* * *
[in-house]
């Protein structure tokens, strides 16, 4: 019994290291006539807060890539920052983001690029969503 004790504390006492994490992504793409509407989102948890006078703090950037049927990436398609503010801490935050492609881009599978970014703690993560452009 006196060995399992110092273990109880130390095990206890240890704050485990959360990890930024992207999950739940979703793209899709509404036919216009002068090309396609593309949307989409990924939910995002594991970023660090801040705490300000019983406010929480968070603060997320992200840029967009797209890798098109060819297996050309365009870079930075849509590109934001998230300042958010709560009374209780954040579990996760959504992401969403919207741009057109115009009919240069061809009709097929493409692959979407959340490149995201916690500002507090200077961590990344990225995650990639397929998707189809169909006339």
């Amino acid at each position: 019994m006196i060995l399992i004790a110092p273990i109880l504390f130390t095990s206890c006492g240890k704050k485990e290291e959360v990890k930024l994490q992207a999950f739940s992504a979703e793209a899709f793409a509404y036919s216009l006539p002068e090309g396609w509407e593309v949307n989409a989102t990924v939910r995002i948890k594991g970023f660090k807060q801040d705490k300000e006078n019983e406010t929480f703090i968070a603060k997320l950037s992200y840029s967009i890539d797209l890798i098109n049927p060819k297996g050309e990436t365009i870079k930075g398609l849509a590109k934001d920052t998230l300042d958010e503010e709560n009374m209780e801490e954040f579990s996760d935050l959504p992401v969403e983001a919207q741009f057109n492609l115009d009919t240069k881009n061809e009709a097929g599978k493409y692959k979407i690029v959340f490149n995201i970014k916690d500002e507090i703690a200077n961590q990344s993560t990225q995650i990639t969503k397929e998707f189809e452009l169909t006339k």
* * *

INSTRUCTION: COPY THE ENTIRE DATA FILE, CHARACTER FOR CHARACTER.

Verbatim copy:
[in-house]
């Protein structure tokens, strides 16, 4: 019994290291006539807060890539920052983001690029969503 004790504390006492994490992504793409509407989102948890006078703090950037049927990436398609503010801490935050492609881009599978970014703690993560452009 006196060995399992110092273990109880130390095990206890240890704050485990959360990890930024992207999950739940979703793209899709509404036919216009002068090309396609593309949307989409990924939910995002594991970023660090801040705490300000019983406010929480968070603060997320992200840029967009797209890798098109060819297996050309365009870079930075849509590109934001998230300042958010709560009374209780954040579990996760959504992401969403919207741009057109115009009919240069061809009709097929493409692959979407959340490149995201916690500002507090200077961590990344990225995650990639397929998707189809169909006339």
């Amino acid at each position: 019994m006196i060995l399992i004790a110092p273990i109880l504390f130390t095990s206890c006492g240890k704050k485990e290291e959360v990890k930024l994490q992207a999950f739940s992504a979703e793209a899709f793409a509404y036919s216009l006539p002068e090309g396609w509407e593309v949307n989409a989102t990924v939910r995002i948890k594991g970023f660090k807060q801040d705490k300000e006078n019983e406010t929480f703090i968070a603060k997320l950037s992200y840029s967009i890539d797209l890798i098109n049927p060819k297996g050309e990436t365009i870079k930075g398609l849509a590109k934001d920052t998230l300042d958010e503010e709560n009374m209780e801490e954040f579990s996760d935050l959504p992401v969403e983001a919207q741009f057109n492609l115009d009919t240069k881009n061809e009709a097929g599978k493409y692959k979407i690029v959340f490149n995201i970014k916690d500002e507090i703690a200077n961590q990344s993560t990225q995650i990639t969503k397929e998707f189809e452009l169909t006339k």